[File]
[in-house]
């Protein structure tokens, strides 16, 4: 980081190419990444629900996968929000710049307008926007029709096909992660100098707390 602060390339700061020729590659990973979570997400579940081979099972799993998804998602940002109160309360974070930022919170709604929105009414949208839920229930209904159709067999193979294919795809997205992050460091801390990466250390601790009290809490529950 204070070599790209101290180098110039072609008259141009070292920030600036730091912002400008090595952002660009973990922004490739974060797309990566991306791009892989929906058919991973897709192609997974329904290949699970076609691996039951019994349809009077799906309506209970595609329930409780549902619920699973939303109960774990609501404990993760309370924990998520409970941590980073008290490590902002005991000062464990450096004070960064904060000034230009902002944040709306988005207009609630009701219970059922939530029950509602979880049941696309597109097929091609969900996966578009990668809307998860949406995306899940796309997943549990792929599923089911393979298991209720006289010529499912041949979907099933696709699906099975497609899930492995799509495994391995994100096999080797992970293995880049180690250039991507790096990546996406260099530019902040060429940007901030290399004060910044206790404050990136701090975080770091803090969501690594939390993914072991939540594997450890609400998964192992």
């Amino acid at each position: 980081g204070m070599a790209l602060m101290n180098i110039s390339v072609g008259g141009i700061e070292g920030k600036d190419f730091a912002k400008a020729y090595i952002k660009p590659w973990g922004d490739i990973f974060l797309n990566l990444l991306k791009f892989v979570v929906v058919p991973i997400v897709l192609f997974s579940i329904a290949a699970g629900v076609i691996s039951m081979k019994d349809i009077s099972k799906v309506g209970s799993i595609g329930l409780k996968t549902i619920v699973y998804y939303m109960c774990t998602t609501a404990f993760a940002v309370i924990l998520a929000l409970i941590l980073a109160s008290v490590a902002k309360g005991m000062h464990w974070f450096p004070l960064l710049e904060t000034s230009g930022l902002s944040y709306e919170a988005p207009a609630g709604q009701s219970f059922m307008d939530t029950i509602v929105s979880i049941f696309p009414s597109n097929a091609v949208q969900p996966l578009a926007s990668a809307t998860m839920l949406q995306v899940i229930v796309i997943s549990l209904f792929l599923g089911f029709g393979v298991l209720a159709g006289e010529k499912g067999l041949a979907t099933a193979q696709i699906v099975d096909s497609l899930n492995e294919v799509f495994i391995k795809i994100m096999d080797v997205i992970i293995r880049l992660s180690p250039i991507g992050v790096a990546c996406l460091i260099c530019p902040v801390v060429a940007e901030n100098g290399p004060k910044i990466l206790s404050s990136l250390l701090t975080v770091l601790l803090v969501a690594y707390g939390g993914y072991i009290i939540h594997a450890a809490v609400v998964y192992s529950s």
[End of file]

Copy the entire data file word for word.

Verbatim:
[in-house]
């Protein structure tokens, strides 16, 4: 980081190419990444629900996968929000710049307008926007029709096909992660100098707390 602060390339700061020729590659990973979570997400579940081979099972799993998804998602940002109160309360974070930022919170709604929105009414949208839920229930209904159709067999193979294919795809997205992050460091801390990466250390601790009290809490529950 204070070599790209101290180098110039072609008259141009070292920030600036730091912002400008090595952002660009973990922004490739974060797309990566991306791009892989929906058919991973897709192609997974329904290949699970076609691996039951019994349809009077799906309506209970595609329930409780549902619920699973939303109960774990609501404990993760309370924990998520409970941590980073008290490590902002005991000062464990450096004070960064904060000034230009902002944040709306988005207009609630009701219970059922939530029950509602979880049941696309597109097929091609969900996966578009990668809307998860949406995306899940796309997943549990792929599923089911393979298991209720006289010529499912041949979907099933696709699906099975497609899930492995799509495994391995994100096999080797992970293995880049180690250039991507790096990546996406260099530019902040060429940007901030290399004060910044206790404050990136701090975080770091803090969501690594939390993914072991939540594997450890609400998964192992």
């Amino acid at each position: 980081g204070m070599a790209l602060m101290n180098i110039s390339v072609g008259g141009i700061e070292g920030k600036d190419f730091a912002k400008a020729y090595i952002k660009p590659w973990g922004d490739i990973f974060l797309n990566l990444l991306k791009f892989v979570v929906v058919p991973i997400v897709l192609f997974s579940i329904a290949a699970g629900v076609i691996s039951m081979k019994d349809i009077s099972k799906v309506g209970s799993i595609g329930l409780k996968t549902i619920v699973y998804y939303m109960c774990t998602t609501a404990f993760a940002v309370i924990l998520a929000l409970i941590l980073a109160s008290v490590a902002k309360g005991m000062h464990w974070f450096p004070l960064l710049e904060t000034s230009g930022l902002s944040y709306e919170a988005p207009a609630g709604q009701s219970f059922m307008d939530t029950i509602v929105s979880i049941f696309p009414s597109n097929a091609v949208q969900p996966l578009a926007s990668a809307t998860m839920l949406q995306v899940i229930v796309i997943s549990l209904f792929l599923g089911f029709g393979v298991l209720a159709g006289e010529k499912g067999l041949a979907t099933a193979q696709i699906v099975d096909s497609l899930n492995e294919v799509f495994i391995k795809i994100m096999d080797v997205i992970i293995r880049l992660s180690p250039i991507g992050v790096a990546c996406l460091i260099c530019p902040v801390v060429a940007e901030n100098g290399p004060k910044i990466l206790s404050s990136l250390l701090t975080v770091l601790l803090v969501a690594y707390g939390g993914y072991i009290i939540h594997a450890a809490v609400v998964y192992s529950s």